Often, the person responsible for planning and overseeing this regulatory fire safety training will be the premises’ Fire Safety Manager or Fire Safety Officer. This role often encompasses conducting an internal assessment, to ensure that the premises comply with the latest fire safety regulations.

The Fire Safety Manager will also head up training courses for employees of the business, ensuring that this training keeps pace with the latest fire safety regulations. In addition, the premises’ Fire Safety Team will manage the practical aspects of enforcing fire safety regulations within each building, such as ensuring that the buildings’ planned emergency escape routes are easily accessible and compliant with regulatory guidelines.

Fire safety regulations: how should you display your building’s fire safety instructions?

Guides to fire safety need to be easily interpreted by any person who enters the building. Their format should take into account both standard fire safety regulations and the demographic that’s likely to make use of the premises.

For example, if it’s a commercial or residential premises that specifically caters to children or young people, it’s likely that the building manager will want to take that into consideration when planning the design and placement of fire safety instructions.

  • Easily visible and readable

Part of this is ensuring that the fire safety instructions for the premises are displayed on panels that are large enough to cover all the regulatory information required, as well as being placed in locations that will appropriately guide people towards the building’s emergency escape routes, for example.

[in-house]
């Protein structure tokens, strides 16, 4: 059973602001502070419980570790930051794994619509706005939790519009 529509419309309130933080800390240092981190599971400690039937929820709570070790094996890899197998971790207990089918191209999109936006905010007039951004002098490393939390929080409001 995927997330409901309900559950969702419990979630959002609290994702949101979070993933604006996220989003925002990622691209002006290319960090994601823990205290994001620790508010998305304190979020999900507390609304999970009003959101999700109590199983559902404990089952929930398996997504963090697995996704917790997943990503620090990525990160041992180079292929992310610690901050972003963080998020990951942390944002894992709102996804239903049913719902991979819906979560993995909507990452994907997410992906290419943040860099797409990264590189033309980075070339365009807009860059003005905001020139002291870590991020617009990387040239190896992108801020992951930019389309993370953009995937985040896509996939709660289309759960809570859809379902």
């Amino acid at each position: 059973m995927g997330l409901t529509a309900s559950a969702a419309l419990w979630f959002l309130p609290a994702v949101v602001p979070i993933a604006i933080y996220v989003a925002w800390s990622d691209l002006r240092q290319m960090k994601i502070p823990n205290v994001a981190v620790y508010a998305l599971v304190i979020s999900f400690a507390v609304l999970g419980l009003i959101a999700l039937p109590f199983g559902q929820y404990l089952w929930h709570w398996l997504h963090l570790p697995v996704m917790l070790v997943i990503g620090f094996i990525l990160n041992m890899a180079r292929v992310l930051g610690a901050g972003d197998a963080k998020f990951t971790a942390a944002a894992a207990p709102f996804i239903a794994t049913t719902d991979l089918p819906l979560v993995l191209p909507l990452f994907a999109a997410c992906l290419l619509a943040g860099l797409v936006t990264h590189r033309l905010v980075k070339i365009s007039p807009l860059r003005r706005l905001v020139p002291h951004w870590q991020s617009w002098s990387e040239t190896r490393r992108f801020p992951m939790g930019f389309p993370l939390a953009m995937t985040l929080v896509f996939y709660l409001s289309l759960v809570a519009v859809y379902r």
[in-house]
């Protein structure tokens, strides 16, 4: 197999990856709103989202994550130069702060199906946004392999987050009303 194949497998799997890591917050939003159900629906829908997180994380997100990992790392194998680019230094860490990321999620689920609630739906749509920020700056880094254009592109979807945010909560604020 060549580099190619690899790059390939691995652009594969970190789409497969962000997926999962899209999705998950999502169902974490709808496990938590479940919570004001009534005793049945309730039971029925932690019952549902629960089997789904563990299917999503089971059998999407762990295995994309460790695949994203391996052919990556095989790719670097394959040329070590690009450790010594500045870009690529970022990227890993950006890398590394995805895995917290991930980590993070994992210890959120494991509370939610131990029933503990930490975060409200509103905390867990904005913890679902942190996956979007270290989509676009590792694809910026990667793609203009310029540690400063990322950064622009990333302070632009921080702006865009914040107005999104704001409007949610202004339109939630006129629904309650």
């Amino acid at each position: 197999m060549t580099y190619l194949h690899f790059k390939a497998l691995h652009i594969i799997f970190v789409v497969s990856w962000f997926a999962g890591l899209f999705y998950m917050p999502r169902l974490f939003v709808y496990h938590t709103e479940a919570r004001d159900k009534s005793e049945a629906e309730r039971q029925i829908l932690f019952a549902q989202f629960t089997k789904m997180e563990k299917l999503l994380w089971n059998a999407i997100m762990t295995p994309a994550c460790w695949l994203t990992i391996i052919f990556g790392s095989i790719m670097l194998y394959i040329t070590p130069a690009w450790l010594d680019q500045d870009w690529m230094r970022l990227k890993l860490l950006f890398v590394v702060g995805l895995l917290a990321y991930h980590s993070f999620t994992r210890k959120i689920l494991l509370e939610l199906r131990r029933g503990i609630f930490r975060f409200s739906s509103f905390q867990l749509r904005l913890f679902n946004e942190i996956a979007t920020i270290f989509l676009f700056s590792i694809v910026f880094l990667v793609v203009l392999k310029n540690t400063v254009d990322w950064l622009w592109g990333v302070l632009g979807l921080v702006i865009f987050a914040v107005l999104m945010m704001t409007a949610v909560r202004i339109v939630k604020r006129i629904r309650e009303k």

• Permanently on display

These fire safety instructions must offer a permanent guide to any users of a building as to how they can reduce risk to their personal safety while on the premises. So, the relevant regulatory information – for example, detailing emergency escape routes or the location of fire extinguishers and other fire safety equipment – must be permanently on show.

  • Accurate and up to date

The premises’ designated Fire Safety Team will likely be responsible for ensuring that the fire safety information that is displayed around all buildings is kept up to date and accurate, according to the latest fire safety regulations.

Fire safety regulations: further points to consider

Fire safety instructions usually include clear pictorial displays, for example maps and arrows demonstrating emergency escape routes through the building, as well as the emergency assembly points on the premises.

The same applies to instructions for using the fire extinguishers and other fire safety equipment – such as fire alarms – located around the building, as pictorial instructions are often the easiest way to convey this information effectively.

Reducing the risk to personal safety of a building’s users is integral to complying with the fire safety regulations in force. So, make sure to bear in mind this quick Netatmo guide to fire safety instructions to help you ensure that you’re reducing the risk of a fire-related emergency on your premises.